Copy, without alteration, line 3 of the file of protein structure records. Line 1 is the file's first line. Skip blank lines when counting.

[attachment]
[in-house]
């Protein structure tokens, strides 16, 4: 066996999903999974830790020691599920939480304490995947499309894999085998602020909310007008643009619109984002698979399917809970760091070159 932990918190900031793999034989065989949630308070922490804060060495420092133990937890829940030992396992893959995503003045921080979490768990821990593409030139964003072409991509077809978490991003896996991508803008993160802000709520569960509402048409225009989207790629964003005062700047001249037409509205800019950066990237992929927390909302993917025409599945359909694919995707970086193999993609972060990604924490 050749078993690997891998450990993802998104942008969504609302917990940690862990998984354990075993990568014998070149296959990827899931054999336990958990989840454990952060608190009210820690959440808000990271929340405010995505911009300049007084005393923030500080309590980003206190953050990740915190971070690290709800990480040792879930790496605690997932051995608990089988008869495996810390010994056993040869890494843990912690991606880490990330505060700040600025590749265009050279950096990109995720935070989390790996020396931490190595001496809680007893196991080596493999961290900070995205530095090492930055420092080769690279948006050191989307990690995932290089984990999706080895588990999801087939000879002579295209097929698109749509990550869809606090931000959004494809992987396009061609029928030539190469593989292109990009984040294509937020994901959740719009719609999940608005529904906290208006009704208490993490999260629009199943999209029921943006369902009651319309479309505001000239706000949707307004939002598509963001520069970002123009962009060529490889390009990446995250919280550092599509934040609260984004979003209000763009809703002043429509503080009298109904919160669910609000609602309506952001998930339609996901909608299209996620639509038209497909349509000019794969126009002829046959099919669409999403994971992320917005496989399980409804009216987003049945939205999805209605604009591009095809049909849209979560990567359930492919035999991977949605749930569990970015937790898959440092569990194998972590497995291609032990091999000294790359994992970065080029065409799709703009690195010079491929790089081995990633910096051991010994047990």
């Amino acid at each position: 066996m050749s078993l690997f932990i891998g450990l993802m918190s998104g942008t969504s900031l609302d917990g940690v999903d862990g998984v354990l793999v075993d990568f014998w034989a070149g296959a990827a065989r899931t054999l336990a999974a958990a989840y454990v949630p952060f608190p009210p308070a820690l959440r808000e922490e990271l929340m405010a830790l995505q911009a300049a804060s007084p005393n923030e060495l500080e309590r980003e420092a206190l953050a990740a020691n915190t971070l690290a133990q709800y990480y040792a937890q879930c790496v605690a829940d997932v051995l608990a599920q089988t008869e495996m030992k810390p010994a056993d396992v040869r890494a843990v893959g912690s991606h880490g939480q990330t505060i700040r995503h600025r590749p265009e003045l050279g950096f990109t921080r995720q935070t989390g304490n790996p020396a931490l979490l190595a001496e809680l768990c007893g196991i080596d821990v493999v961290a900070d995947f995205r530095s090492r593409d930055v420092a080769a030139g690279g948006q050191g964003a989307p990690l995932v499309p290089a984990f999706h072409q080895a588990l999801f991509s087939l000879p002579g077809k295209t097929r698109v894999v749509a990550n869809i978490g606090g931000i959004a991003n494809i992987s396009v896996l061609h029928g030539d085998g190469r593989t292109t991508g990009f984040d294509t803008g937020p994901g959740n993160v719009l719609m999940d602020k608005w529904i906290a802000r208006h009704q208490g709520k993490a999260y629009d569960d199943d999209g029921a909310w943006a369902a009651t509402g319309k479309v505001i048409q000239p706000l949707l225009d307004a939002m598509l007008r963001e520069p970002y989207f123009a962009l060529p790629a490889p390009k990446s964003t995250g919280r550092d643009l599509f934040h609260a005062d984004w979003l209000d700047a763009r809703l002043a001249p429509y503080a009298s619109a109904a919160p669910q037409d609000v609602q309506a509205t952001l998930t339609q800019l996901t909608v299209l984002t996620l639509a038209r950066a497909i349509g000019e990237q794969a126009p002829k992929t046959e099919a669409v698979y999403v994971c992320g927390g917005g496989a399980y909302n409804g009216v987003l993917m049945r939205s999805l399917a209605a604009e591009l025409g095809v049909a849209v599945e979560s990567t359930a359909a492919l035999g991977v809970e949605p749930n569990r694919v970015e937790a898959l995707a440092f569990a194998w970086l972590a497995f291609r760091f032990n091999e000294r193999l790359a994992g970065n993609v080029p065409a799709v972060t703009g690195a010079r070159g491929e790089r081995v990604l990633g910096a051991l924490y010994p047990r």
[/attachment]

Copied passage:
């Amino acid at each position: 066996m050749s078993l690997f932990i891998g450990l993802m918190s998104g942008t969504s900031l609302d917990g940690v999903d862990g998984v354990l793999v075993d990568f014998w034989a070149g296959a990827a065989r899931t054999l336990a999974a958990a989840y454990v949630p952060f608190p009210p308070a820690l959440r808000e922490e990271l929340m405010a830790l995505q911009a300049a804060s007084p005393n923030e060495l500080e309590r980003e420092a206190l953050a990740a020691n915190t971070l690290a133990q709800y990480y040792a937890q879930c790496v605690a829940d997932v051995l608990a599920q089988t008869e495996m030992k810390p010994a056993d396992v040869r890494a843990v893959g912690s991606h880490g939480q990330t505060i700040r995503h600025r590749p265009e003045l050279g950096f990109t921080r995720q935070t989390g304490n790996p020396a931490l979490l190595a001496e809680l768990c007893g196991i080596d821990v493999v961290a900070d995947f995205r530095s090492r593409d930055v420092a080769a030139g690279g948006q050191g964003a989307p990690l995932v499309p290089a984990f999706h072409q080895a588990l999801f991509s087939l000879p002579g077809k295209t097929r698109v894999v749509a990550n869809i978490g606090g931000i959004a991003n494809i992987s396009v896996l061609h029928g030539d085998g190469r593989t292109t991508g990009f984040d294509t803008g937020p994901g959740n993160v719009l719609m999940d602020k608005w529904i906290a802000r208006h009704q208490g709520k993490a999260y629009d569960d199943d999209g029921a909310w943006a369902a009651t509402g319309k479309v505001i048409q000239p706000l949707l225009d307004a939002m598509l007008r963001e520069p970002y989207f123009a962009l060529p790629a490889p390009k990446s964003t995250g919280r550092d643009l599509f934040h609260a005062d984004w979003l209000d700047a763009r809703l002043a001249p429509y503080a009298s619109a109904a919160p669910q037409d609000v609602q309506a509205t952001l998930t339609q800019l996901t909608v299209l984002t996620l639509a038209r950066a497909i349509g000019e990237q794969a126009p002829k992929t046959e099919a669409v698979y999403v994971c992320g927390g917005g496989a399980y909302n409804g009216v987003l993917m049945r939205s999805l399917a209605a604009e591009l025409g095809v049909a849209v599945e979560s990567t359930a359909a492919l035999g991977v809970e949605p749930n569990r694919v970015e937790a898959l995707a440092f569990a194998w970086l972590a497995f291609r760091f032990n091999e000294r193999l790359a994992g970065n993609v080029p065409a799709v972060t703009g690195a010079r070159g491929e790089r081995v990604l990633g910096a051991l924490y010994p047990r």